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  • The first penguin

    Recently, I had the opportunity to don a penguin costume and jump into a pool of icy cold water, all in the name of a good cause. I, and about 100 others, braved near-zero temperatures to take turns diving into a frosty pool (really an extra large refuse dumpster) to help raise money for Special Olympics. Although it seemed like a fun idea when I
  • One Airman and the little things that matter

    Shortly after the end of World War II, a young Marine corporal stationed in Hawaii jumped the camp fence and "liberated" an officer's jeep for a trip into town. He was later caught and found guilty in a court-martial. The act cost him his Marine Corps Good Conduct Medal. Approximately 20 years later, that same corporal, now an Air Force Lieutenant
  • Taking risks; the good and the bad

    Remember the last time you ventured out in a totally new direction, unencumbered by anyone's expectations but your own; an individual goal focused on learning or becoming something (or someone) new? Usually, whether you succeeded to your satisfaction or not, you probably gave yourself a pat on the back for even putting forth the effort. Conversely,
  • The paradox of serving others

    This past weekend I had the great privilege of participating in our maintenance group's annual awards ceremony, better known as the Knucklebuster Ball. It was a fabulous event attended by almost 300 people assembled for the sole purpose of honoring those men and women who every day give the best of themselves to help make the mission of the "BRING
  • Symphonies of steel

    When it was completed in late 1936, the San Francisco-Oakland Bay Bridge was the longest steel high-level bridge in the world. More than 70 years later, it still maintains that distinction. Its counterpart, the Golden Gate Bridge, was the longest suspension bridge in the world when it was finished several months later and its beauty and strength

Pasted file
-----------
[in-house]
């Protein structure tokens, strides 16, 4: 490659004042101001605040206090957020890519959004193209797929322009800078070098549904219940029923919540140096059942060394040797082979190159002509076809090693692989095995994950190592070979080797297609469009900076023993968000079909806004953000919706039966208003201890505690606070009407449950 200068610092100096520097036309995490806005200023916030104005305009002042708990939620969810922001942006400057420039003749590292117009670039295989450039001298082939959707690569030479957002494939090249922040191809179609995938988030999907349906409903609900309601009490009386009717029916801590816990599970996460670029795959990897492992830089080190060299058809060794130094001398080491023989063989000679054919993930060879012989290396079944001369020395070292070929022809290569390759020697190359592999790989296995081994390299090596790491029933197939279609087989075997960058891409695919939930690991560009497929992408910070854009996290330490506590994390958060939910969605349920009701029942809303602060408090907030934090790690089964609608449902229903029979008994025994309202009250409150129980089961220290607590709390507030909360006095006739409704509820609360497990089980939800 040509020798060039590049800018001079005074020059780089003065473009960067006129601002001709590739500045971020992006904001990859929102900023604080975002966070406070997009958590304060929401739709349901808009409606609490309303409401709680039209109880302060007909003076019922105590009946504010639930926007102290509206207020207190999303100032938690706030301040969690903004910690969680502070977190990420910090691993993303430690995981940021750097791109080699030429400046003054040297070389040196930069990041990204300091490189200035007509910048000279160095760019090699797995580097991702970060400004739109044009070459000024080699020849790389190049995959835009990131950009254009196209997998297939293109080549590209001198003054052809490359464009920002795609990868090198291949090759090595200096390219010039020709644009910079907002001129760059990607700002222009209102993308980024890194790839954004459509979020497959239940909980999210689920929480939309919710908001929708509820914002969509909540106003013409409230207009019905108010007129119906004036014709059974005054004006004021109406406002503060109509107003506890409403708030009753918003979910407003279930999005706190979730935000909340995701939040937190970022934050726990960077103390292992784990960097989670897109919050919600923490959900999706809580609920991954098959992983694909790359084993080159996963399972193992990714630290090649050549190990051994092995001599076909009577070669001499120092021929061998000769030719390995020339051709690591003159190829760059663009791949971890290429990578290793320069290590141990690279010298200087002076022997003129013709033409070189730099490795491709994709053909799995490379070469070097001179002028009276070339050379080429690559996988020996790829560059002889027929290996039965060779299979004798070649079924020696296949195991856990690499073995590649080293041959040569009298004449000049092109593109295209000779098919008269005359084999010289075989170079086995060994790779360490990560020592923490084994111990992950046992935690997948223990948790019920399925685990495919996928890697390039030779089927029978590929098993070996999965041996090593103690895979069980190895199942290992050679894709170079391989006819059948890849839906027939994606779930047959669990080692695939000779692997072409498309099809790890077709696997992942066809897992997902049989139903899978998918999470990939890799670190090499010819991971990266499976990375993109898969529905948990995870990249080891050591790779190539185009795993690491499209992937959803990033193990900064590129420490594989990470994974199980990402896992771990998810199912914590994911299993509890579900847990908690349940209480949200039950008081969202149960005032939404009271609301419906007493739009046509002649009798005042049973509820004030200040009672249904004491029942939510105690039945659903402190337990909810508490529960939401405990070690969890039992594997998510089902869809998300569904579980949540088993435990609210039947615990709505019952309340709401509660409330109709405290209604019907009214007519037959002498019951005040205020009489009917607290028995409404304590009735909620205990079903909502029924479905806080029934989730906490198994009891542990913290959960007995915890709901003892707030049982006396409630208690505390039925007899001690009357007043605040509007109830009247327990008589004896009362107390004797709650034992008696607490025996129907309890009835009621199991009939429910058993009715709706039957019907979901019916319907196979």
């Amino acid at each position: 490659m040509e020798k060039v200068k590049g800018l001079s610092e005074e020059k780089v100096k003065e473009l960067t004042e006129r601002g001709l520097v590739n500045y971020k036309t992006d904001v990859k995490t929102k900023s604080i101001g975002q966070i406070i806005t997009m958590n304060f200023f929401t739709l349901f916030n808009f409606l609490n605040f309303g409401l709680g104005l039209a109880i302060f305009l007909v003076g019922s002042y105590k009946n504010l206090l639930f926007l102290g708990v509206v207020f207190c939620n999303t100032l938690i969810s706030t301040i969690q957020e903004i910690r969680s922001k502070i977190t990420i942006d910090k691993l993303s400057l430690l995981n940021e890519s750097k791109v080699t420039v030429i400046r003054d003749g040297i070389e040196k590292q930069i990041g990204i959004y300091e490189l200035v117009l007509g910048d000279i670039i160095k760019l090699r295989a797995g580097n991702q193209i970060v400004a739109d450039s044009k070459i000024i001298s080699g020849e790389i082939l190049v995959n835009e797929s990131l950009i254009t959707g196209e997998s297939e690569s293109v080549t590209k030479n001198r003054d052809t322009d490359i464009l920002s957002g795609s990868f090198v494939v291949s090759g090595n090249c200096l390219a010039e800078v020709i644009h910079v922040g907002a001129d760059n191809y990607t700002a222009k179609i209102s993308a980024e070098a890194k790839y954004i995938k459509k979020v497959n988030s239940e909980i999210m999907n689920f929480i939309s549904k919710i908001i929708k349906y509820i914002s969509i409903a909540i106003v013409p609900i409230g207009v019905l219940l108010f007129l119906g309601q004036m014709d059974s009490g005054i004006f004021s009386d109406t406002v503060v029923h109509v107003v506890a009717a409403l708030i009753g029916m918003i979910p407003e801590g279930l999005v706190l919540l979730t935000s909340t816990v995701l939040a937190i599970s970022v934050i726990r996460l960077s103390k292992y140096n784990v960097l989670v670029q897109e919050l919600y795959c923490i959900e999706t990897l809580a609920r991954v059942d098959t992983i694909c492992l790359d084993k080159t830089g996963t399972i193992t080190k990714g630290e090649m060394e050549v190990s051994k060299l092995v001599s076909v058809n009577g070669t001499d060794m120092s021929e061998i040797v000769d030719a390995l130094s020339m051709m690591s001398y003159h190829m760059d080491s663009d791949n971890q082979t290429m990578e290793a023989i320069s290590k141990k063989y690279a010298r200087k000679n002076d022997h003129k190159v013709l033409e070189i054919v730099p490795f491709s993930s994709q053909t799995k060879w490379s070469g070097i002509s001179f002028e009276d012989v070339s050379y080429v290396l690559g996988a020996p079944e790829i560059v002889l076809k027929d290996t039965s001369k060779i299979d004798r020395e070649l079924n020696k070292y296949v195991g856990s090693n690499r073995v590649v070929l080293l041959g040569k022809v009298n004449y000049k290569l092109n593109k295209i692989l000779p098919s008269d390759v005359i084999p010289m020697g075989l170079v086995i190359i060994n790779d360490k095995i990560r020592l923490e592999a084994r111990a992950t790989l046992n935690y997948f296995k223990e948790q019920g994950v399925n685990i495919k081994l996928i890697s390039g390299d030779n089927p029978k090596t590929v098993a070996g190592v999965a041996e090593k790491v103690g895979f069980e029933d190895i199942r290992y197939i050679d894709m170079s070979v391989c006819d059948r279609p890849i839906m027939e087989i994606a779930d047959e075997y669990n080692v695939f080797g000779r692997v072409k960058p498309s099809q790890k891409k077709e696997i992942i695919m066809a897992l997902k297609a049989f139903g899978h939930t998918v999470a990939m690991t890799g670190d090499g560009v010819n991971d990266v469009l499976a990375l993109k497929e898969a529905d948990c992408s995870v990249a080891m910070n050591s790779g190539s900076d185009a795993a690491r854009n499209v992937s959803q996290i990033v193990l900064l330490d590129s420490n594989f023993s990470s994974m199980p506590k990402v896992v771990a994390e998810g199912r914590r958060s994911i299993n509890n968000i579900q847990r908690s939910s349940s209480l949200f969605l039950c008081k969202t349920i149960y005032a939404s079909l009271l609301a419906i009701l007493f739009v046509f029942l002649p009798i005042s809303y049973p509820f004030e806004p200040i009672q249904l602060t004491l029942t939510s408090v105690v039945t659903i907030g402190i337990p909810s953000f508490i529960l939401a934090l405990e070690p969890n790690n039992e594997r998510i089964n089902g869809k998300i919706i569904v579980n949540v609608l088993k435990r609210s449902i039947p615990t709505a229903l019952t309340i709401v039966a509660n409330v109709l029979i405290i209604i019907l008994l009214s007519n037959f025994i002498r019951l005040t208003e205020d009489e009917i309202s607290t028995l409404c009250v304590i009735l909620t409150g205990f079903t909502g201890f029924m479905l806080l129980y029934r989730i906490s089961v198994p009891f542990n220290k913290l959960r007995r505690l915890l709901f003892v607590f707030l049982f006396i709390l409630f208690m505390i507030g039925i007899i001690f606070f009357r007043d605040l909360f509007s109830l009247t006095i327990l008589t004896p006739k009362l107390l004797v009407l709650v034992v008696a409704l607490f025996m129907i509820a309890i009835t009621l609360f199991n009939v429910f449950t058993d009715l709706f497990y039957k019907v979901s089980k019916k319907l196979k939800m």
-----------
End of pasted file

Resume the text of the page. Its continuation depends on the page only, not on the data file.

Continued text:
• One mile at a time

    "I suppose leadership at one time meant muscles; but today it means getting along with people." (Mohandas K. Gandhi) This year our wing embraced a new way of thinking about leadership. One that goes beyond what some people would expect ...and challenges us as individuals to think about our whole environment, about all those around us, and how we
  • 319 Comm Squadron Airmen get AMP’d

    Do you know how many types of live bait Grand Forks AFB Outdoor Recreation has to offer? The AMP'd Airmen from the 319th Communications Squadron can tell you. In lockstep with the wing's "Bring It" theme, the 319 CS developed an Airmen Mentorship Program (AMP) to address both the professional and personal life development skills and goals of its
  • Finding meaning in the midst of hardship

    Viktor Frankl was an incredible person by many measures. He was a brilliant academic, a survivor of three years in four different concentration camps during the Holocaust, a pioneering neurologist/psychiatrist in Vienna following World War II, and an inspirational author. Most notable, however, is that his finest moments came when leadership was
  • Making people a priority … always!

    The great philosopher Confucius was born into a world experiencing widespread social anarchy. Rival political factions sought to gain greater control in order to consolidate power and warring states made a regular habit of invading one another. Death, destruction, pain and sorrow were present everywhere as people were slaughtered by the thousands,
  • Unlikely heroes

    The place: Maeda Escarpment on the island of Okinawa, Japan. The man: Pfc. Desmond T. Doss, medic, Company B, 77th Infantry Division. The situation: Surrounded by heavily-armed Japanese forces, the 155 men of Company B began to lose the ground gained during the initial advance. Almost immediately, 75 men fell wounded, and the remaining men had to